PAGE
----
July 18, 2013 posted by

“Mendelssohn’s Spring Song” (1931)

Mendelssohn’s Spring Song on a hot summer day!


Here is a brief introduction to a short that really deserves a longer one. I first saw this film in a black and white print in 1988. I transferred it for one of the ‘Snappy Video’ collections I was putting together. Two of those first collections, Cultoons 1 and Cultoons 2, were featured in an advertisement in animation magazine back in 1989. The exact contents of one of those Cultoons VHS tapes was copied by one of the suppliers of Dollar DVDs, so there’s a lot of copies of this film in Black and White floating around.

Mendelssohn’s Spring Song was produced by animator Cy Young as an independent film, using the studio set up at Audio Productions in New York. The film was made in Brewster color, an early two color process similar to Cinecolor. Clips from Spring Song appeared on a Brewster color Demo reel; my guess is that Brewser color commissioned the short. It’s hard to read who released it in the title card- the print starts as the title is fading out, so I held on that first frame and lighted it for this version.

Lillian Friedman, the first female animator at Fleischers, said that she did ink and paint on this film; it was the first production she worked on.

Paul Terry also used the setup at Audio Productions in the early 30’s- there appears to be some partnership with the studio.Young was an animator at various silent studios in the late 20s, though it’s not clear what studio he started at. One of the other curios that has shown up as well is a short commercial he produced at Audio productions for Aetna insurance.

I owe a debt of gratitude in obtaining the color print to my friend, author and animator Ken Priebe. He turned an email I sent to him into a webpage in the late 90’s, talking about some of the films on the Cultoons VHS tapes. Someone was clearing out their father in law’s collection of 35mm films, and in searching the internet for information found Ken’s page. I hightailed it to Cleveland when he said he’s selling everything on a first come first serve basis. I beat another collector to his house by about an hour in getting this print! It’s now preserved at the Library of Congress.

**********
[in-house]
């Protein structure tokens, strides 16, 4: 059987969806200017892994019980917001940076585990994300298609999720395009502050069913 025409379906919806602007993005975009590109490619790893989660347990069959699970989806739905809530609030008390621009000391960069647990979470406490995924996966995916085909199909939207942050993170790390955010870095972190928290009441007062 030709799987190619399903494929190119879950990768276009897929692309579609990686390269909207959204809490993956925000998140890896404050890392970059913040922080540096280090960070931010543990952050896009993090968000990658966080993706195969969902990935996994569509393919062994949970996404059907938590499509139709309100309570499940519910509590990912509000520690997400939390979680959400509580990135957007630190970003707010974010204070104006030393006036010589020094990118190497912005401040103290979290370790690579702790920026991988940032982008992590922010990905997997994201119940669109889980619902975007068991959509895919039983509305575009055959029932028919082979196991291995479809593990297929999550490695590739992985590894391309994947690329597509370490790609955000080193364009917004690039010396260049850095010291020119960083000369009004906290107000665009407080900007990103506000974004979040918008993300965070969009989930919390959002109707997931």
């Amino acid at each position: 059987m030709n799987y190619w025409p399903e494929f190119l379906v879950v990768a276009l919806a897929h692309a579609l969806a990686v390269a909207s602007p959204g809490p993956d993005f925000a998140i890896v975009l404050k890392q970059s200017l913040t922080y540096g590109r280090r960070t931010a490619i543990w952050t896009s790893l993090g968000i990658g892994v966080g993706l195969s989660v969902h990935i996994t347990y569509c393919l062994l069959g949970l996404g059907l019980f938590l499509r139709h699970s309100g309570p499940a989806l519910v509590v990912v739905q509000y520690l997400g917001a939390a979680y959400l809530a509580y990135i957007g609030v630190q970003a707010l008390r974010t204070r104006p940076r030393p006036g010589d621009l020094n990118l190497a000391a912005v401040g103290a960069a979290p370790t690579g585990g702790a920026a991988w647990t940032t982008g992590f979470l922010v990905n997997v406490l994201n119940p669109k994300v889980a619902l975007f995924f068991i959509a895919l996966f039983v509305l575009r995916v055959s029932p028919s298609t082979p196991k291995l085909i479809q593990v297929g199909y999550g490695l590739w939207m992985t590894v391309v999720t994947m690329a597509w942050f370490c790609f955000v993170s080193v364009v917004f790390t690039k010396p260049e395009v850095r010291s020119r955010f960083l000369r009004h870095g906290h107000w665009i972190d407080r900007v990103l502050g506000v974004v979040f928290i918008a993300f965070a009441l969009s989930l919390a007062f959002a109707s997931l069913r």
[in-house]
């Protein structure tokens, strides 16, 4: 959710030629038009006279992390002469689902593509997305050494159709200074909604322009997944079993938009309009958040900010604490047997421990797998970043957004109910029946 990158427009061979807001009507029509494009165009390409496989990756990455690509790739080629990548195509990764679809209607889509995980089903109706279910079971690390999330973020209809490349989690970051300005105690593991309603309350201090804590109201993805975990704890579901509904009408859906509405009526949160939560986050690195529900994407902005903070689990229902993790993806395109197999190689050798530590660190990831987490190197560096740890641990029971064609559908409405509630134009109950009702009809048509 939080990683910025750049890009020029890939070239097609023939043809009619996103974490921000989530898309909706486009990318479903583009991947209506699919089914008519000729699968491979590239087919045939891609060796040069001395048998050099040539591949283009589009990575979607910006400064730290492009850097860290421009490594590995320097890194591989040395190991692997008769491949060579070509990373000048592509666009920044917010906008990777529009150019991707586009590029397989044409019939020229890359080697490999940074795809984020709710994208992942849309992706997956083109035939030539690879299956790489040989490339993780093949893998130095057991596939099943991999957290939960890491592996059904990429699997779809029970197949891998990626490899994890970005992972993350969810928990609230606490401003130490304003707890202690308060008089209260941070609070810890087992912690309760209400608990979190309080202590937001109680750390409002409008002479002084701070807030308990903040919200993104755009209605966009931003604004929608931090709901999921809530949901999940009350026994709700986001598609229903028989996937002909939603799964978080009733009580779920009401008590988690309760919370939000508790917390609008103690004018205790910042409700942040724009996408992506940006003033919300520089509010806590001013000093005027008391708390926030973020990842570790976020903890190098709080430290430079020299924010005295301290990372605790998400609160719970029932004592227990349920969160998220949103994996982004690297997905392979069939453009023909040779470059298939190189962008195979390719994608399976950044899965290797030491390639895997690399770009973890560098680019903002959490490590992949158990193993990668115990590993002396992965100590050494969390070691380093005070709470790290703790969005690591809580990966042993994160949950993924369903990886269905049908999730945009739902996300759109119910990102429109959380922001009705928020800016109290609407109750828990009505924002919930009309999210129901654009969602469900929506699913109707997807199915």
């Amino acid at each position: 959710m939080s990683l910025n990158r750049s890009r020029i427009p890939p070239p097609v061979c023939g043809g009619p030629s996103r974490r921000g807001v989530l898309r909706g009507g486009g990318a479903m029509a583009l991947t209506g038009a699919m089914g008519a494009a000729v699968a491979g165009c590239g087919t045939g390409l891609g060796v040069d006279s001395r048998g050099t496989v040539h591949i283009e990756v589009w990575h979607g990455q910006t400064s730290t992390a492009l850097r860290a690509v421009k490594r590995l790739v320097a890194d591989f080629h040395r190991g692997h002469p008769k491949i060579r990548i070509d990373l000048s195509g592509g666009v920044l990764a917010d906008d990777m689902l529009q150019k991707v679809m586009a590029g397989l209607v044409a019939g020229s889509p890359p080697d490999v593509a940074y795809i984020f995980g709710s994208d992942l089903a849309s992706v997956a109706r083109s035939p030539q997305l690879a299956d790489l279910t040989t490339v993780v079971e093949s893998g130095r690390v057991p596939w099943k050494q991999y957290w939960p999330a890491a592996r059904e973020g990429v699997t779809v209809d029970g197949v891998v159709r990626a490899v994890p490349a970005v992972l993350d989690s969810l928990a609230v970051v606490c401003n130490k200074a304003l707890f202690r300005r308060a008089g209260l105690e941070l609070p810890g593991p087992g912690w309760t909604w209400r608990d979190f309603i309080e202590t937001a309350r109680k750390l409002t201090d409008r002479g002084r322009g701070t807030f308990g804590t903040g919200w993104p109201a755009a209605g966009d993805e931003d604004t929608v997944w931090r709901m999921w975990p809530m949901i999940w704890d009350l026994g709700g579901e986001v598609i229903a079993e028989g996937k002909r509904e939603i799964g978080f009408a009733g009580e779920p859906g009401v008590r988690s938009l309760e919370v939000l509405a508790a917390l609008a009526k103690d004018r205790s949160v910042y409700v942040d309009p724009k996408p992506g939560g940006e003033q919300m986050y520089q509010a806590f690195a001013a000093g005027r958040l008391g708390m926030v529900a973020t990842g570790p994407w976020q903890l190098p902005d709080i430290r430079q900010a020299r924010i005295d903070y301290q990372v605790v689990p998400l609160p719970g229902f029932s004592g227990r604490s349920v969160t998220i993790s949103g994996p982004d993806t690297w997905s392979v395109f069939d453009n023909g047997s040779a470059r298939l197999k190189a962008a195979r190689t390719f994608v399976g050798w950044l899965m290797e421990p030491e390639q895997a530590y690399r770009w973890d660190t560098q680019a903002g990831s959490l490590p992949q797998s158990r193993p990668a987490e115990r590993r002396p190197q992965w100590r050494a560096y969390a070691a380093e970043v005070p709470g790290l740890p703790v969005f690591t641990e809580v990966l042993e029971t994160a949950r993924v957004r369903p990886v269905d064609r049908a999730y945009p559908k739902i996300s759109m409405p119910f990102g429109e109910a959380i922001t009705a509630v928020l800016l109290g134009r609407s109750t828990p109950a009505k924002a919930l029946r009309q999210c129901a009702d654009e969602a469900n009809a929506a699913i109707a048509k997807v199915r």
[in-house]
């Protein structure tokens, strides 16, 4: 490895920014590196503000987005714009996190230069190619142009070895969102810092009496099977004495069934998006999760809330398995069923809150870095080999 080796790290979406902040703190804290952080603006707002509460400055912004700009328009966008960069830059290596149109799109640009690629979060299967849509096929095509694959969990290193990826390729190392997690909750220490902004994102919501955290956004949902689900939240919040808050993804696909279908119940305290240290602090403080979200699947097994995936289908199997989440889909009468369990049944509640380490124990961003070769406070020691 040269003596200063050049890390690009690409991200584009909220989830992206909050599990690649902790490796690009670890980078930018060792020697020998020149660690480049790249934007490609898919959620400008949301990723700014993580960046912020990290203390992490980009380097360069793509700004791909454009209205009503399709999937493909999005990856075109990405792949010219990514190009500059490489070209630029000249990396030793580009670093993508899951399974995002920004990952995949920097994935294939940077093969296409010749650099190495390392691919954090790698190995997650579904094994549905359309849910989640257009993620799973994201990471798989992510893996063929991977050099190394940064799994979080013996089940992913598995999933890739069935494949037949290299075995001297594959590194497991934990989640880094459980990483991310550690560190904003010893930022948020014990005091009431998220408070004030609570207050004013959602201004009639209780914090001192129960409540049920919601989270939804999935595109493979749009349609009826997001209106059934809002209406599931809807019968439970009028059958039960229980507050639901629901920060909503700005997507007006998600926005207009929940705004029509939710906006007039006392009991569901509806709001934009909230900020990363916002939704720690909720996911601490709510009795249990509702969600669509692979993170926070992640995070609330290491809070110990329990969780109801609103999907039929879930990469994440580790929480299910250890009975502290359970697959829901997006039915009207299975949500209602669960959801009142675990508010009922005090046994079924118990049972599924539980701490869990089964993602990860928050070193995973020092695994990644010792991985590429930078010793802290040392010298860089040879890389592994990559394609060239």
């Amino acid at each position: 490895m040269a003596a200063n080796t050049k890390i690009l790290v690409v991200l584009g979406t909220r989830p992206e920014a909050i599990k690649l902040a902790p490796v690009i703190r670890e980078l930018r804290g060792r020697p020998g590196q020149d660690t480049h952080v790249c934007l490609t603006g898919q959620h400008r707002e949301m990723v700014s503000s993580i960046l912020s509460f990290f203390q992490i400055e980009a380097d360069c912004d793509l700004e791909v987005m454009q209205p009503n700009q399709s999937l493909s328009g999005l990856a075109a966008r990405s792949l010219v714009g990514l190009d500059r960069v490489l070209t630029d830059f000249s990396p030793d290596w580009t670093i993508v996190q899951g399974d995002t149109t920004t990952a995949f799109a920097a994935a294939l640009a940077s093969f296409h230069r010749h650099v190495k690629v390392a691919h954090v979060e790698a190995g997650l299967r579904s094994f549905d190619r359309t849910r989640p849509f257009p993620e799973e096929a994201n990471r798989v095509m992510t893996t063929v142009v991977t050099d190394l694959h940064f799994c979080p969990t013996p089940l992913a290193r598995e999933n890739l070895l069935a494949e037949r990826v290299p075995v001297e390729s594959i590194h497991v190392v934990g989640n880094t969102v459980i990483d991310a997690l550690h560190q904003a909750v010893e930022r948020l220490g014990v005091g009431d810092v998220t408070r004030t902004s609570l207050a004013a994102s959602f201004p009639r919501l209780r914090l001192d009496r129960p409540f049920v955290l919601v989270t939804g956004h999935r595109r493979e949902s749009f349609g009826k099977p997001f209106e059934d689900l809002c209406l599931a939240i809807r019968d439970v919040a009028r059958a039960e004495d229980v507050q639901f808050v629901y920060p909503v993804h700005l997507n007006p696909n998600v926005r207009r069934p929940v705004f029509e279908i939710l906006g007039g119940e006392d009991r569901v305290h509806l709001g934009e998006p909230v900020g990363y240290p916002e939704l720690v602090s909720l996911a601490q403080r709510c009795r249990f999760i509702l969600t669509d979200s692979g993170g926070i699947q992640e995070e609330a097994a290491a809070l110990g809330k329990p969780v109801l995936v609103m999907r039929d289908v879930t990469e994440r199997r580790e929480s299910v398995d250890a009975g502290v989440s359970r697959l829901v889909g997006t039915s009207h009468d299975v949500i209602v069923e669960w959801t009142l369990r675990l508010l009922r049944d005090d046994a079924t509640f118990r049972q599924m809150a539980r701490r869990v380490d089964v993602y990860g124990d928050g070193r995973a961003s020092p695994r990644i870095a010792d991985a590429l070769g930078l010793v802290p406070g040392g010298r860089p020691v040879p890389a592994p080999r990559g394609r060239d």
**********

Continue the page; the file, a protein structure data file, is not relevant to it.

Notice that Young has spelled his name ‘Sy’ instead of ‘Cy’. My guess is that it was to hide his Chinese heritage in a time where that would be less acceptable. Disney saw this short and hired Young to head the newly formed special effects department at Disney, so it is noteworthy for several reasons, and a fun little film as a way it’s a New York Silly Symphony. It appears on the Thunderbean DVD, Cultoons, Volume 1, and will be in HD the upcoming BluRay Technicolor Dreams and Black and White Nightmares.


  • Oh, Steve! The dancing girl clouds! The ‘2001’ train tunnel! The vibrating violin strings! This has been one of my absolute faves for years. And that opening gag with the sun always makes me laugh… a treasure for the ages. Thanks so much for perserving this one.

  • I also think Cy Young would not want confusion with the retired baseball pitcher….

  • Loves all the angle shots.

  • This is something that’s always confused me about this: the quotation marks and the size of the lettering makes it appear that the actual title is “Jingles.” Thoughts?

    • I would assume “Jingles” was meant to be the title to the series itself, had they continued to produce more cartoons based around different music pieces like this one.

  • This is my first contact with Brewster Color. It seems more interesting with better reds than the oxblood tinged Cinecolor. Thanks for this, and all postings.

  • Great post Steve! I believe the name featured in the top left corner of the faded title card is Fairmount Productions/Pictures. According to this Film Daily Trade ad, the cartoon was made by a company named Fairmount. 🙂
    (Look under the name “Jingles”)

    • Great find! I examined the title card after receiving my copy of one of Steve’s IAD special discs containing this cartoon, and it indeed looked like “Fairmount” or possibly “Farrmount” on the title card. Great to know which one it is.

      It’s also interesting that that Film Daily review lists “Jingles” as the actual title of the cartoon, not “Mendelssohn’s Spring Song”.

  • I, for one, was very pleasantly surprised by the cartoon, and the flashes of style it showed.

    • I pulled off not seeing this cartoon for the longest time after it hit the Dollar DVD bin simply because I knew I wasn’t going to enjoy it in it’s intended state until now, and it was worth it. Certainly light on premise but makes up for with attention to unique concepts in design and artwork to work within the limits of it’s color technique.

  • That is the reason why collecting Thunderbean DVDs is worth your money and time. But most importantly its fun seeing all those strange and obscure titles.

  • Thank you for posting this. I saw it, in black-and-white, on a cheap DVD, and wondered who made it, why, where, etc. Thanks for the information. It’s nice to see that a color print has survived.

  • I own this in black & white on a dollar DVD. This print is WAY better though!

  • WOWSA! Google sent me here when i looked up Spring Song—jeezlouise, this is the best library ever!
    And this clip and history are just fantabulous! Thank you.
    BTW, I was wondering when Disney used this piece in his early cartoons?

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